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HHS Office of the Inspector General Reports
HHS Office of the Inspector General Reports and Advisories
The Department of Health and Human Services’ (HHS) Office of the Inspector General (OIG) has released several reports and a special advisory bulletin that are relevant to the Center for Medicare & Medicaid Services’ (CMS) National Background Check Program. Links to each document and a brief description are available on this page.
- National Background Check Program for Long Term Care Providers: Assessment of State Programs Concluded in 2017 and 2018 HHS OIG Report (OEI 07-18-00290), August 21, 2019
This OIG report provides an assessment of 11 of the 12 States that concluded Program participation in 2017 and 2018. (The 12th State did not submit closeout documents in time to be included in this study.)
- National Background Check Program for Long Term Care Providers: Assessment of State Programs Concluded Between 2013 and 2016 HHS OIG Report (OEI 07-16-00160), April 22,2019
This OIG report provides an assessment of States that concluded NBCP participation prior to 2017, and it also provides information for CMS to assist States that continue to participate in the Program.
- National Background Check Program for Long Term Care Employees: Interim Report HHS OIG Report (OEI 07-10-00420), January 19, 2016
This OIG report is an interim assessment of the overall implementation status and State's results from the first 4 years of the National Background Check Porgram. The OIG reviewed reports on implementation milestones, expenditures, and (where available) data on number of background checks completed.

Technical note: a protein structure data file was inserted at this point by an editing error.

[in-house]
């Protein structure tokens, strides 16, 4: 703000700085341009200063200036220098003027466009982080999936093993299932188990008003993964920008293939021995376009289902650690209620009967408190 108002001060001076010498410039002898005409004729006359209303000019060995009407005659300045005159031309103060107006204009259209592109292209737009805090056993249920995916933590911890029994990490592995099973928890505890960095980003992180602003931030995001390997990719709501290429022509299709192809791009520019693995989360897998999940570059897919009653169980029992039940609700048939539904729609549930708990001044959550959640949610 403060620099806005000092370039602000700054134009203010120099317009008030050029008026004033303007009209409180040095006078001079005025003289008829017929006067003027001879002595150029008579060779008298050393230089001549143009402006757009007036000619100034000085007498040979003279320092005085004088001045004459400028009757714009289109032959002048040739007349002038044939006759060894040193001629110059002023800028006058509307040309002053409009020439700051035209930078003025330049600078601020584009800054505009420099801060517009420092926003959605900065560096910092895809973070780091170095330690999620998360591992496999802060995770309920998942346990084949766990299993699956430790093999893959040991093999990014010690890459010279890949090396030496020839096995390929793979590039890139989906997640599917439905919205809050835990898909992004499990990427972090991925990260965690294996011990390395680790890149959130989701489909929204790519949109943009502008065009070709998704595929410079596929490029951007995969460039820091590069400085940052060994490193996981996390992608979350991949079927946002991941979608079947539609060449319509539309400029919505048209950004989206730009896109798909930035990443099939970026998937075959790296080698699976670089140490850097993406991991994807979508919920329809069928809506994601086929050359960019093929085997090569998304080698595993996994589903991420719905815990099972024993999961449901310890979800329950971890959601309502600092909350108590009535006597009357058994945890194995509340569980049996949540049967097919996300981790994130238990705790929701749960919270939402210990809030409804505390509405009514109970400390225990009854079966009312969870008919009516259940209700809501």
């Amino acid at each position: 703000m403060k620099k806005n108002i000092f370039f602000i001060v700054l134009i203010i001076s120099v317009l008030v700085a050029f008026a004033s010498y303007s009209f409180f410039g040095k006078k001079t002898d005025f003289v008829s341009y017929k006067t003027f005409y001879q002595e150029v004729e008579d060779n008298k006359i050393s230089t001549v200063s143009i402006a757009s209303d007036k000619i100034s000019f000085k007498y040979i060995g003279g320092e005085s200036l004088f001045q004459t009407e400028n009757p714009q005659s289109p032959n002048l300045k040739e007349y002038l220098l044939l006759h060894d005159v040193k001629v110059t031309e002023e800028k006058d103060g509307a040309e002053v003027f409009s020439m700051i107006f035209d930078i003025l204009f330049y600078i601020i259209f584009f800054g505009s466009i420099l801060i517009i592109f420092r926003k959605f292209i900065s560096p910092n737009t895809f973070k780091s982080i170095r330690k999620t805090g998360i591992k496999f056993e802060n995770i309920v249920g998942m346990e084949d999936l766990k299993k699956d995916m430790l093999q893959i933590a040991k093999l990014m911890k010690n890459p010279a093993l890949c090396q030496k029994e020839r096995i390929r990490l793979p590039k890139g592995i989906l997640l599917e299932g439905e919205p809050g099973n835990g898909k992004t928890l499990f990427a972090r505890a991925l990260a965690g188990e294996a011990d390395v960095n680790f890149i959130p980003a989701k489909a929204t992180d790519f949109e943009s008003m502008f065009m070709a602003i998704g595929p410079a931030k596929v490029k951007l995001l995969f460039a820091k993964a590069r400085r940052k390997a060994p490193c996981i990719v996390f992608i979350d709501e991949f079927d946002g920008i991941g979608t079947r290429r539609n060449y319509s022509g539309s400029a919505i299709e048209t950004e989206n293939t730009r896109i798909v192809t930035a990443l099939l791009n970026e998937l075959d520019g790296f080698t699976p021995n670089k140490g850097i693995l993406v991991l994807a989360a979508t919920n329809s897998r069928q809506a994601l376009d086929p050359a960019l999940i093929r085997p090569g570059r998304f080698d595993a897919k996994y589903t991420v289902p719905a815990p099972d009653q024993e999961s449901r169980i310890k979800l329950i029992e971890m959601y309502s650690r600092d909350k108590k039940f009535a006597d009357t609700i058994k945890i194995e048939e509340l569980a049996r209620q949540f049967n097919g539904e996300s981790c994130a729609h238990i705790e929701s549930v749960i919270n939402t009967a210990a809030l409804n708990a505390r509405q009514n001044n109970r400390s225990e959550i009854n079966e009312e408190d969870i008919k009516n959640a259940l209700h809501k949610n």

- Home Health Agencies Conducted Background Checks of Varying Types HHS OIG Report (OEI-07-14-00130), May 2015
This OIG report is in response to a congressional report for OIG to analyze the extent to which home health agencies (HHAs) employed individuals with criminal convictions and to explore whether these convictions should have – according to State requirements – disqualified them from HHA employment. It recommends that CMS promote minimum standards in background check procedures and suggests that CMS could promote minimum standards for HHA employee background checks by encouraging more States to participate in the National Background Check Program.
- Special Advisory Bulletin on the Effect of Exclusion from Participation in Federal Health Care Programs HHS OIG Special Advisory Bulletin, May 9, 2013
This OIG special advisory bulletin is an updated HHS OIG Special Advisory Bulletin that provides guidance to the health care industry on the scope and frequency recommended for screening employees and contractors where such payment is made through Federally funded health care programs. It describes the penalties that may be incurred if an excluded individual is employed by a provider.
- Criminal Convictions for Nurse Aides With Substantiated Findings of Abuse, Neglect, and Misappropriation HHS OIG Report (OEI-07-10-00422), October 5, 2012
This OIG report examines the issue of nurse aides with substantiated findings of abuse, neglect, and/or misappropriation of property. It compared data from each State’s nurse aide registry with criminal conviction data from the Federal Bureau of Investigation.
- Nationwide Program for National and State Background Checks for Long-Term-Care Employees – Results of Long-Term-Care Provider Administrator Survey HHS OIG Report (OEI-07-10-00421), January 19, 2012
This OIG report is a baseline assessment of long-term care facilities’ use of background checks. The OIG surveyed long-term care provider administrators on existing procedures for conducting background checks on prospective employees, and their opinions on whether the use of background checks affected the availability and quality of long-term care employment applicants.
- Nursing Facilities' Employment of Individuals with Criminal Convictions HHS OIG Report (OEI-07-09-00110), March 1, 2011
This OIG report is a study of the extent to which nursing facilities employed individuals with criminal convictions. In the report, OIG recommends that CMS address this problem in part by ensuring that States conduct background checks consistently.